Objectivity Key to Citrus Harvest Estimates

Objectivity Key to Citrus Harvest Estimates

Despite the ongoing industry challenges, citrus is still royalty in Florida agriculture, and, like “the Royals” in England, royalty will get the headlines — in the Sunshine State especially but also across the nation.

Once each month for 10 months out of each year, Florida citrus is guaranteed at least one headline — the report about the citrus forecast. The 10 forecasts, estimates of citrus production, come from the U.S. Department of Agriculture’s National Agriculture Statistics Service (NASS) during the citrus harvesting season. The estimates, which also include citrus grown in California and Texas and projected yields for frozen concentrated orange juice, begin in October (the first report for the 2019-2020 season came out Oct. 10) and continue through July.

Because citrus is harvested during a span of several months and sold year round, the crop estimates provide very important pieces of information in an often complex industry.

Mark Hudson, a Florida statistician with the USDA-NASS Southern Region Florida Field Office in Maitland, explains the citrus harvest estimates this way:

“The purpose is to forecast, based on objective measurements, fruit population and bearing tree inventory of what the final citrus production will finally be realized — like a weather forecaster forecasts what future weather conditions will be realized. Growers and processors can make business decisions based on these forecasts.”

The citrus harvest estimates also have a bearing on the prices citrus processors will pay for the fruit harvested from the groves and the prices consumers will pay at the store for fresh fruit and juice.

According to a January 1971 report by the Florida Crop and Livestock Reporting Service (you can find it at bit.ly/2olhvAN), the chronology for estimates of Florida citrus production dates way back to 1889. Hudson notes that objective measurements for forecasting began as early as 1939.

Objectivity is key to the accuracy and reliability of the citrus harvest estimates.

The Florida Department of Agriculture and Consumer Services’ Florida Agricultural Statistics Service describes the basics for creating a citrus crop forecast:

“The four basic parameters used in the forecast are number of bearing trees, number of fruit per tree, fruit size, and fruit loss from droppage. The first two of these parameters have the greatest influence on the forecast.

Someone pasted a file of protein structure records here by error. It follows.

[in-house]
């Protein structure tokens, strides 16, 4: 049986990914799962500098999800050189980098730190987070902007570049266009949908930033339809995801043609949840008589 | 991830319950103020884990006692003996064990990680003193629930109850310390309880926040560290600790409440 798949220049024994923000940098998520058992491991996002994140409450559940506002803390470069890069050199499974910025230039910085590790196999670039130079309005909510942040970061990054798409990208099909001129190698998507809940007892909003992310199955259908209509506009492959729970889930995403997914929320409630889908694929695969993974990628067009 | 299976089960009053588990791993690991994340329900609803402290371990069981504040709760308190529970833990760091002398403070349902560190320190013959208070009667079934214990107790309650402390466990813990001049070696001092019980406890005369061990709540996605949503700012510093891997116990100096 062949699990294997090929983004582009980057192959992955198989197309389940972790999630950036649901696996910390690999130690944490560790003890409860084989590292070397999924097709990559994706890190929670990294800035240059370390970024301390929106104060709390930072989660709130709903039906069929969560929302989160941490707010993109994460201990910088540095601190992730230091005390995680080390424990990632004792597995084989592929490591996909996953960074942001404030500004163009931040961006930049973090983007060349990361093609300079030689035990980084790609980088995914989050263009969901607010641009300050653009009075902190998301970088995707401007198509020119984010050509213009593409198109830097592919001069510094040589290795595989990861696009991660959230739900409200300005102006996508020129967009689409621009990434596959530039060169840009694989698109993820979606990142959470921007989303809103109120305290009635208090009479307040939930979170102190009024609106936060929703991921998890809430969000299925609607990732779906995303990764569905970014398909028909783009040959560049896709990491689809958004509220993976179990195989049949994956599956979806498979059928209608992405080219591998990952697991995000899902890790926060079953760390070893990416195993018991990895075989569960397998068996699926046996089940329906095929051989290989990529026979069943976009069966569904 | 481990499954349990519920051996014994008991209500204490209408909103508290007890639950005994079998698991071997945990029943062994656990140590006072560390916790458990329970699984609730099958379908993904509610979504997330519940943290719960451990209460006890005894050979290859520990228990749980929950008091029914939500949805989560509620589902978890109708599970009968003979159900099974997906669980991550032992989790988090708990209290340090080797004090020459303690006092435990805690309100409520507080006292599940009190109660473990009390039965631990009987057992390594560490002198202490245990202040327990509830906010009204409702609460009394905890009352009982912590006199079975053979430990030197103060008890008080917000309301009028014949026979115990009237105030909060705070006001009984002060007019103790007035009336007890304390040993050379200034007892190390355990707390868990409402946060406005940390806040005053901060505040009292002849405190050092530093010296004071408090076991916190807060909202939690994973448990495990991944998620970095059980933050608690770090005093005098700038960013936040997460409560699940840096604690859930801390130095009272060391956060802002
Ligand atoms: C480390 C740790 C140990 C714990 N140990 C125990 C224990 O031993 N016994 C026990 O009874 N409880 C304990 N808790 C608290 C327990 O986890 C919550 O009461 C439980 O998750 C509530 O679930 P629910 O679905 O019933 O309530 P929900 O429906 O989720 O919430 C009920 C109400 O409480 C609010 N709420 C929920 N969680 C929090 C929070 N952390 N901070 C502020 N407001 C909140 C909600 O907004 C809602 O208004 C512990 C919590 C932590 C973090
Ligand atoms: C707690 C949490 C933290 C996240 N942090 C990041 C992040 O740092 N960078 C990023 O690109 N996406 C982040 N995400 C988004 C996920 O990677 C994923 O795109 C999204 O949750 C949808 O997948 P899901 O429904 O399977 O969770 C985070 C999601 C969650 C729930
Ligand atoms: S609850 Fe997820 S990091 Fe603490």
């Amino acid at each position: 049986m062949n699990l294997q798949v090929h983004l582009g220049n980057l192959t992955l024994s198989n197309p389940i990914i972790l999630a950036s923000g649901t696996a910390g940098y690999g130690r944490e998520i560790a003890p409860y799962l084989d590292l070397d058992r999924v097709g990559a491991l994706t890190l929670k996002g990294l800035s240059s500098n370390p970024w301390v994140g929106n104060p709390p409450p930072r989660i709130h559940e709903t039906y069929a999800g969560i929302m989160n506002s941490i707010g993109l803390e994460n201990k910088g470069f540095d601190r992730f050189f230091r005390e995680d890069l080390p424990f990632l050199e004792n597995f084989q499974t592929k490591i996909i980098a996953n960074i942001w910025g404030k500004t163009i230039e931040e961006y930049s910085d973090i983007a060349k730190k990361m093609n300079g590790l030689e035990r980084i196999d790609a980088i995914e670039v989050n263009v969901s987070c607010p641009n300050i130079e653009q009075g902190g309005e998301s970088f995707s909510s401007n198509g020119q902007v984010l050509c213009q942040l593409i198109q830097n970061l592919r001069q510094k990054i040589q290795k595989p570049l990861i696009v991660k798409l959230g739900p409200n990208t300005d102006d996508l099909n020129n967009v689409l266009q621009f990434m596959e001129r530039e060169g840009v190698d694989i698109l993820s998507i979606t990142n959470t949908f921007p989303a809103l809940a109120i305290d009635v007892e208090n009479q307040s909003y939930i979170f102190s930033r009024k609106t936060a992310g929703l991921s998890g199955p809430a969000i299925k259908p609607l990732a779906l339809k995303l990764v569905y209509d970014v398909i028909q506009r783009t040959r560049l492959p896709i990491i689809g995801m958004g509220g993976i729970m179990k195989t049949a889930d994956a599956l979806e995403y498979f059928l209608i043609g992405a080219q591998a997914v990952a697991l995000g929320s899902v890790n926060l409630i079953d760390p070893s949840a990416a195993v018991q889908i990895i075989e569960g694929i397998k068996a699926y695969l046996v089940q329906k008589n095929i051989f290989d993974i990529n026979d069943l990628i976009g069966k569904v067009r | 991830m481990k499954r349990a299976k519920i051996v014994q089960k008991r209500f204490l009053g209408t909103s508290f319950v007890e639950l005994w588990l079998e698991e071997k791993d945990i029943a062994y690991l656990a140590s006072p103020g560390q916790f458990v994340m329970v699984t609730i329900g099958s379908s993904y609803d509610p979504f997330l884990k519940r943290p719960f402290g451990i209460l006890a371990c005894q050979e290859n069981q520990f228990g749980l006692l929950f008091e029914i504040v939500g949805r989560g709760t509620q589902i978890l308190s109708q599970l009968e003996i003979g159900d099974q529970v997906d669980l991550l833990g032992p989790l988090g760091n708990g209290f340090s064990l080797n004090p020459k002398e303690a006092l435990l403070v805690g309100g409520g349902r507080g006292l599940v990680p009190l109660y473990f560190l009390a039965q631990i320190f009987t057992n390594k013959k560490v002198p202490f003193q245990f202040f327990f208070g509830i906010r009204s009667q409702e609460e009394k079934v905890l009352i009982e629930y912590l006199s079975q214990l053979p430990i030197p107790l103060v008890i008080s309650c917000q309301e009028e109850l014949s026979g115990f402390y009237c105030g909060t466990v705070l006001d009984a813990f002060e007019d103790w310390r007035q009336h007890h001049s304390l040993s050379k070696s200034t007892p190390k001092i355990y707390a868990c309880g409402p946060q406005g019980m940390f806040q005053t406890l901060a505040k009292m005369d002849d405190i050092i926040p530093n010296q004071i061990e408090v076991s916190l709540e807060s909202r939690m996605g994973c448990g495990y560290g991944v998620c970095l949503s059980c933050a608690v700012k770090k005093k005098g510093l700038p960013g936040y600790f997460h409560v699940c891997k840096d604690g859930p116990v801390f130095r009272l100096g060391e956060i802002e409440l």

“The general model incorporates the estimated total fruit (bearing trees times average fruit per tree), divided by the number of fruit projected to make a standard box at harvest (using the fruit size survey), reduced for droppage (the fraction of fruit counted at survey time, but lost to droppage before it was harvested). We have different surveys to collect the data.”

The Florida citrus varieties included in the production forecasts are non-Valencia oranges (early, including Navel, and mid-season varieties), Valencia oranges, grapefruit (white and colored), tangelos, and tangerines (early and Honey).

For a variety of reasons, citrus greening and Hurricane Irma chief among them, the 2017-2018 season was a very lean one for Florida citrus production, but the fruit numbers were better for 2018-2019. According to the final 2018-2019 citrus forecast released in July, production estimates were 41.2 million boxes for Florida Valencia oranges, 30.4 million for non-Valencia oranges, 990,000 boxes for tangerines and tangelos, and 4.51 million boxes for all grapefruit varieties. Fingers are crossed for an even better citrus harvest for 2019-2020.

BIO: Baxter Troutman is founder and chief executive officer of Labor Solutions, a staffing company with offices in Bartow, Winter Haven, Lake Wales, Arcadia, and Plant City. You also can visit his Dark Hammock Legacy Ranch online at www.DH-LR.com. A cattle rancher and citrus grower who served in the Florida House of Representatives, Troutman understands the challenges and concerns of today’s farmer.